By Seymour Kaufman (auth.), B. W. Agranoff, M. H. Aprison (eds.)
In the Preface to quantity 1, we acknowledged: This sequence acknowledges that investigators who've entered neurochemistry from the biochemical culture have a slightly really expert view of the mind. Too frequently, interdisci plinary choices are at first beautiful yet end up to recite simple biochemical considera tions. now we have come to think that there at the moment are sufficiently huge numbers of neurochemists to aid a really expert enterprise comparable to the current one. we now have started with attention of conventional parts of neurochemistry which convey significant clinical job. we are hoping they'll serve the neurochemist either for common examining and for specialised info. The reader also will have the ability to mirror at the unbridled hypothesis that effects from the disinhibiting results at the writer who has been invited to jot down a bankruptcy. We plan sometimes additionally to provide reports of parts no longer thoroughly within the area of neurochemistry which we however suppose to be sufficiently well timed to be known as to the eye of all who use chemical ideas and instruments so as to higher comprehend the mind. The contributions to the current quantity pursue those ambitions. We think the sequence has set excessive criteria and has endured to uphold them. in response to the primary said within the final paragraph of the Preface quantity 1, we comprise during this quantity Koshland's "Sensory reaction in micro organism" (Chapter 5).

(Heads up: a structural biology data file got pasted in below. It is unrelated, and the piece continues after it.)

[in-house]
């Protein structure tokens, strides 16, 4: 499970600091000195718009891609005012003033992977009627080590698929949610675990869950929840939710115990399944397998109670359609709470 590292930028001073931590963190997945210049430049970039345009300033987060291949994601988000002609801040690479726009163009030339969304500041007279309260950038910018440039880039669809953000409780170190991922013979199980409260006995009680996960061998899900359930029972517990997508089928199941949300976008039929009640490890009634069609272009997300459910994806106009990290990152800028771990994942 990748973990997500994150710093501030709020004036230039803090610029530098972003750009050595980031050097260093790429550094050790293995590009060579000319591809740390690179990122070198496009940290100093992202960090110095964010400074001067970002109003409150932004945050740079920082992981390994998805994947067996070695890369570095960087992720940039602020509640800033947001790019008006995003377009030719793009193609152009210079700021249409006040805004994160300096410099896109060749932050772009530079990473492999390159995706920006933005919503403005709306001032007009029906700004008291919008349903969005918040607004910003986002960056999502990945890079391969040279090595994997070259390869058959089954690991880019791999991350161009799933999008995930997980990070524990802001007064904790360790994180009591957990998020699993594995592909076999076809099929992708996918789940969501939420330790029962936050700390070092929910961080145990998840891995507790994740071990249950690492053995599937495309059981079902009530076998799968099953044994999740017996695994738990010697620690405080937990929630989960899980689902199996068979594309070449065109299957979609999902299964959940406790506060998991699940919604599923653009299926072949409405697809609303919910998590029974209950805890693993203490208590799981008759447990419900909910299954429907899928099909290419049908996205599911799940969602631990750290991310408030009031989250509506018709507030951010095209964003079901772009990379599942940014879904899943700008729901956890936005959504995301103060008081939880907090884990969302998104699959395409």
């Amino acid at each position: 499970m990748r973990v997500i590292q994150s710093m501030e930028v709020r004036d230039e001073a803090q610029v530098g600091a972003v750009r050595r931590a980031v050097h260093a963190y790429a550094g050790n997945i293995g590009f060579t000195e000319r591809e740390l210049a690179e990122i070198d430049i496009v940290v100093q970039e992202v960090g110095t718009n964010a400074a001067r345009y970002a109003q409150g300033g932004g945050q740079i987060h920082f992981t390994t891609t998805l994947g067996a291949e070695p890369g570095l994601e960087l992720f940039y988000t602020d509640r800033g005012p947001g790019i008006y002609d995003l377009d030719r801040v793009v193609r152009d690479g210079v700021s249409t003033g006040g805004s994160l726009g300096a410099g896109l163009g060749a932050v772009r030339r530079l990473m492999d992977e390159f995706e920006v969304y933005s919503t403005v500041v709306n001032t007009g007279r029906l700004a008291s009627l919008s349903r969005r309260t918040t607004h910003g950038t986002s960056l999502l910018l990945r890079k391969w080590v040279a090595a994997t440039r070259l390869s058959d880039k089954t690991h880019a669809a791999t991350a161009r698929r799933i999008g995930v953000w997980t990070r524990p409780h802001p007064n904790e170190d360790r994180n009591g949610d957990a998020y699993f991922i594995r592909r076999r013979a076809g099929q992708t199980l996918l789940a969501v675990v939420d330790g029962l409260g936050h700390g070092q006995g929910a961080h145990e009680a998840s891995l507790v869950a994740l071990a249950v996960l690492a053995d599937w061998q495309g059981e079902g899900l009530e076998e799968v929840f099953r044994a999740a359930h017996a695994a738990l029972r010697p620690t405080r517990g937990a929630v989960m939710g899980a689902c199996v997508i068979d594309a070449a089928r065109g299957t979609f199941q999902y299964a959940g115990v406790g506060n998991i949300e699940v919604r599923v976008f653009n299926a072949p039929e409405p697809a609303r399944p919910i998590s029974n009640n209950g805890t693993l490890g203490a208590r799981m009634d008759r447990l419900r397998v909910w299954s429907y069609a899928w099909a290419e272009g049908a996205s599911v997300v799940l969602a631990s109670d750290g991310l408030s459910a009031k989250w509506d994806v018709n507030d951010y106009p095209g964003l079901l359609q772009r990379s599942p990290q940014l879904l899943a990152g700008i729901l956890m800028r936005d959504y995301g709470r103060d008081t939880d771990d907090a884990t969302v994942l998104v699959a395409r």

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Additional resources for Advances in Neurochemistry
It is only with the transamination reaction that there is some ambiguity in this identification, for it is now clear that there are at least two, and perhaps three, enzymes that can catalyze the transamination of phenylalanine to phenylpyruvate. In 1964, it was reported that tyrosine aminotransferase (TAT), a cytoplasmic enzyme in liver, which is specific for aketoglutarate as the amino acceptor, can utilize phenylalanine as well as other aromatic amino acids (Jacoby ~~ LaDu, 1964). The reported results indicated that tyrosine aminotransferase could account for most of phenylalanine transamination under the assay conditions used.
Human liver data. , 1973). r value at 37'C and in the absence of lysolecithin. ,O-liberation assay (Mi1stien, Puschel, and Kaufman, unpublished results). The Km for phenylalanine for the human liver enzyme is taken from the paper by Friedman and Kaufman (1973). 08 mM phenylalanine has been corrected for the less-than-saturating content of tetrahydrobiopterin that is found in liver. 0265 /Lmol per minute per gram of tissue. • The Km for protein synthesis was estimated from data for the rat liver system at 37'C (Zamecnik and Keller, 1954).
The decrease in phenylalanine concentration as a function of time did not fall off as fast as demanded by first-order kinetics, nor did the rate of decline remain as constant as demanded by zero-order kinetics). Similar results were obtained for· more than half the controls and PKU heterozygotes that were studied by Rampini et al. (1969). Thus, the prediction based on the theoretical model for phenylalanine metabolism-that the kinetics of decline in phenylalanine blood levels should be between zero and first order-appears to have been fulfilled in the great majority of the 60 cases that were examined in these two studies.
Advances in Neurochemistry by Seymour Kaufman (auth.), B. W. Agranoff, M. H. Aprison (eds.)